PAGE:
Did you know that when you order online at Down to Earth Organics your order is wrapped in 100% reused and recycled packaging? 

4. Stainless steel clothing pegs. 

Another simple, environmentally friendly and cost efficient way to reduce plastic is by using stainless steel pegs on the washing line. The best thing about these pegs is that you won’t end up with broken half intact plastic pegs scattering your lawn like unwanted confetti. We stock Caliwoods Reusable steel pegs and since they last a lifetime, it’s definitely a steal (pun intended). 

Talking about washing, have you stumbled upon our Green Goddess Natural laundry powder brand? Tried and tested, we recommend the Bluing Powder and Patehouli Laundry Powder. Did we mention this is also a plastic free brand? 

5. Replace that cheap razor and be a plastic saver!

Thank goodness this one is becoming commonplace. Congratulations if you have already made the change and a big encouragement if you are yet to do so. Plastic razors and their blades contribute significantly to the plastic in our landfills. 

An epic initiative and product we wholeheartedly recommend is the Caliwood Reusable Razor. What we love about this product and the creators is their Razor Blade Return program, you can read about it here. We don't offer this service in store as you simply pop them in the post at your nearest post office shop.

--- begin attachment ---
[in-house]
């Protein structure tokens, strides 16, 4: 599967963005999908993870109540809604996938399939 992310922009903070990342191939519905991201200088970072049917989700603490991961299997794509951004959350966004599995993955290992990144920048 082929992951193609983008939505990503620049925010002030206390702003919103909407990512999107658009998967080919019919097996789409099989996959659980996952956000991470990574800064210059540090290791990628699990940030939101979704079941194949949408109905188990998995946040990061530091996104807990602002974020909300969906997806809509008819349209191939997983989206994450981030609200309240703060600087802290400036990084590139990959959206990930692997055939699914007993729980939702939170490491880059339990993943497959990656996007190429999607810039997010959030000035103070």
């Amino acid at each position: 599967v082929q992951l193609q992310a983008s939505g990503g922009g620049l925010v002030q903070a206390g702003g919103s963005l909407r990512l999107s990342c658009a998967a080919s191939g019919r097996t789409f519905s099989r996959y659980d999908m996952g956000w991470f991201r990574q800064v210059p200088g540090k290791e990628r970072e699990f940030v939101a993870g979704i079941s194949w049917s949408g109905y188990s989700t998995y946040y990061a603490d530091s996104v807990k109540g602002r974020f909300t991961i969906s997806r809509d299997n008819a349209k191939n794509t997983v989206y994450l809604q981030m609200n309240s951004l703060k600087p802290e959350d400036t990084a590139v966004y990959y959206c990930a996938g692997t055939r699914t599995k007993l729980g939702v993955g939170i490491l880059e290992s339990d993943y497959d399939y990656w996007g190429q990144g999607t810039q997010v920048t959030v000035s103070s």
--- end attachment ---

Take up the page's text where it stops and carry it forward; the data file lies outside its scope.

But what to do with those shaving razors you already have? According to Reuseful most blades used in shaving razors are made from stainless steel making them 100% recyclable, but because they are small, sharp and dangerous they can not be put in your curbside recycling bin, they recommend starting a sharp collections jar, which can be recycled once full. Not only will these blades take years to accumulate but they may also come in handy for household oddities like opening letters. Every region is different but in New Plymouth you can drop off your whole plastic shaver to the good folk at The Junction, where they will recycle them for you.